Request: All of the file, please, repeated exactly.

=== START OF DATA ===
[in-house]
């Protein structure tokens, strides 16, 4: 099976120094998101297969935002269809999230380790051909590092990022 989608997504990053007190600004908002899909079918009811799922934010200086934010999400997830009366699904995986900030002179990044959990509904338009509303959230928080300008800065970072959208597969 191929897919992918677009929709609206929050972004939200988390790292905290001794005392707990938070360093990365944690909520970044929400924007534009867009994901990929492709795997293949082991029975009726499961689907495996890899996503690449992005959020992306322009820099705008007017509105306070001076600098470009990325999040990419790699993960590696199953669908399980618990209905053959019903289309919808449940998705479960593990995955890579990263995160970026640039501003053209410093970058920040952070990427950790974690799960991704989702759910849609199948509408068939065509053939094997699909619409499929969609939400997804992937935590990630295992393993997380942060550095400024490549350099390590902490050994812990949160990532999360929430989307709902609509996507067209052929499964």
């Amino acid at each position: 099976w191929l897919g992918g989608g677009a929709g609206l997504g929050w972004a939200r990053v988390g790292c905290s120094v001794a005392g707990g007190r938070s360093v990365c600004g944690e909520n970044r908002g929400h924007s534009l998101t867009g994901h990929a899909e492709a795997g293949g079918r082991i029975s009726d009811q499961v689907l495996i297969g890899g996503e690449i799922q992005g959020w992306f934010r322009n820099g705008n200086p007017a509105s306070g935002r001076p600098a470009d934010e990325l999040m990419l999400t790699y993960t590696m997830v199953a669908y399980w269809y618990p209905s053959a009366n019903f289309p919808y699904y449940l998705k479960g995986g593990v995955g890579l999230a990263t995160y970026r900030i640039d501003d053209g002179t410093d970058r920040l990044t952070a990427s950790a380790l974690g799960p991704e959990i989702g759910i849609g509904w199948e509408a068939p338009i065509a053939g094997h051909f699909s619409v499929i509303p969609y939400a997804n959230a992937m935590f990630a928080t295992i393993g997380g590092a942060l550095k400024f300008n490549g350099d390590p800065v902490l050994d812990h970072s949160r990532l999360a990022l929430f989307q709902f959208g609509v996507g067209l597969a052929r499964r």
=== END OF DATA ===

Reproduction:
[in-house]
């Protein structure tokens, strides 16, 4: 099976120094998101297969935002269809999230380790051909590092990022 989608997504990053007190600004908002899909079918009811799922934010200086934010999400997830009366699904995986900030002179990044959990509904338009509303959230928080300008800065970072959208597969 191929897919992918677009929709609206929050972004939200988390790292905290001794005392707990938070360093990365944690909520970044929400924007534009867009994901990929492709795997293949082991029975009726499961689907495996890899996503690449992005959020992306322009820099705008007017509105306070001076600098470009990325999040990419790699993960590696199953669908399980618990209905053959019903289309919808449940998705479960593990995955890579990263995160970026640039501003053209410093970058920040952070990427950790974690799960991704989702759910849609199948509408068939065509053939094997699909619409499929969609939400997804992937935590990630295992393993997380942060550095400024490549350099390590902490050994812990949160990532999360929430989307709902609509996507067209052929499964």
């Amino acid at each position: 099976w191929l897919g992918g989608g677009a929709g609206l997504g929050w972004a939200r990053v988390g790292c905290s120094v001794a005392g707990g007190r938070s360093v990365c600004g944690e909520n970044r908002g929400h924007s534009l998101t867009g994901h990929a899909e492709a795997g293949g079918r082991i029975s009726d009811q499961v689907l495996i297969g890899g996503e690449i799922q992005g959020w992306f934010r322009n820099g705008n200086p007017a509105s306070g935002r001076p600098a470009d934010e990325l999040m990419l999400t790699y993960t590696m997830v199953a669908y399980w269809y618990p209905s053959a009366n019903f289309p919808y699904y449940l998705k479960g995986g593990v995955g890579l999230a990263t995160y970026r900030i640039d501003d053209g002179t410093d970058r920040l990044t952070a990427s950790a380790l974690g799960p991704e959990i989702g759910i849609g509904w199948e509408a068939p338009i065509a053939g094997h051909f699909s619409v499929i509303p969609y939400a997804n959230a992937m935590f990630a928080t295992i393993g997380g590092a942060l550095k400024f300008n490549g350099d390590p800065v902490l050994d812990h970072s949160r990532l999360a990022l929430f989307q709902f959208g609509v996507g067209l597969a052929r499964r």